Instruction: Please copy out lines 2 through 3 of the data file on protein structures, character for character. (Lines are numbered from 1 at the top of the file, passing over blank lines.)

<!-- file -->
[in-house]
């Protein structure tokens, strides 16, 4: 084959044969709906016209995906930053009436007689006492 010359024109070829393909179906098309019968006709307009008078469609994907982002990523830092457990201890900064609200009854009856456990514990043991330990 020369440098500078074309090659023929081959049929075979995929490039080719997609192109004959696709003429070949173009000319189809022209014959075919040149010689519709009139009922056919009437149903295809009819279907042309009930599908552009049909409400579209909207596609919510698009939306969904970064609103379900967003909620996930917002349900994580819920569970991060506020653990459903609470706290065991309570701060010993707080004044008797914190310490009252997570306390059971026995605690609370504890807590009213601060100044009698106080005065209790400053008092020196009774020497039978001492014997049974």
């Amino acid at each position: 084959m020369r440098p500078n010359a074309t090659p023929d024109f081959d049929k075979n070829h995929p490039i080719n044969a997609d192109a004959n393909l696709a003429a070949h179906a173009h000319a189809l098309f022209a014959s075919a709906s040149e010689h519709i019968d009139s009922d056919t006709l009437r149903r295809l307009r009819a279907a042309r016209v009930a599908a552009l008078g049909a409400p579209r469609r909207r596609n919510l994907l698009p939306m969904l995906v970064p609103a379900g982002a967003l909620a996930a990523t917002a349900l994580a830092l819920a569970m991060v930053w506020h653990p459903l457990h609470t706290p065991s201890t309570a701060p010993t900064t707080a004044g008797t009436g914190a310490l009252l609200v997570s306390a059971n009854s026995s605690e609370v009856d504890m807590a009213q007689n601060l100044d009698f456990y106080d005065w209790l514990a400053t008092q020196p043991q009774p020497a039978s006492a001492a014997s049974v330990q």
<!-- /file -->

């Protein structure tokens, strides 16, 4: 084959044969709906016209995906930053009436007689006492 010359024109070829393909179906098309019968006709307009008078469609994907982002990523830092457990201890900064609200009854009856456990514990043991330990 020369440098500078074309090659023929081959049929075979995929490039080719997609192109004959696709003429070949173009000319189809022209014959075919040149010689519709009139009922056919009437149903295809009819279907042309009930599908552009049909409400579209909207596609919510698009939306969904970064609103379900967003909620996930917002349900994580819920569970991060506020653990459903609470706290065991309570701060010993707080004044008797914190310490009252997570306390059971026995605690609370504890807590009213601060100044009698106080005065209790400053008092020196009774020497039978001492014997049974």
């Amino acid at each position: 084959m020369r440098p500078n010359a074309t090659p023929d024109f081959d049929k075979n070829h995929p490039i080719n044969a997609d192109a004959n393909l696709a003429a070949h179906a173009h000319a189809l098309f022209a014959s075919a709906s040149e010689h519709i019968d009139s009922d056919t006709l009437r149903r295809l307009r009819a279907a042309r016209v009930a599908a552009l008078g049909a409400p579209r469609r909207r596609n919510l994907l698009p939306m969904l995906v970064p609103a379900g982002a967003l909620a996930a990523t917002a349900l994580a830092l819920a569970m991060v930053w506020h653990p459903l457990h609470t706290p065991s201890t309570a701060p010993t900064t707080a004044g008797t009436g914190a310490l009252l609200v997570s306390a059971n009854s026995s605690e609370v009856d504890m807590a009213q007689n601060l100044d009698f456990y106080d005065w209790l514990a400053t008092q020196p043991q009774p020497a039978s006492a001492a014997s049974v330990q």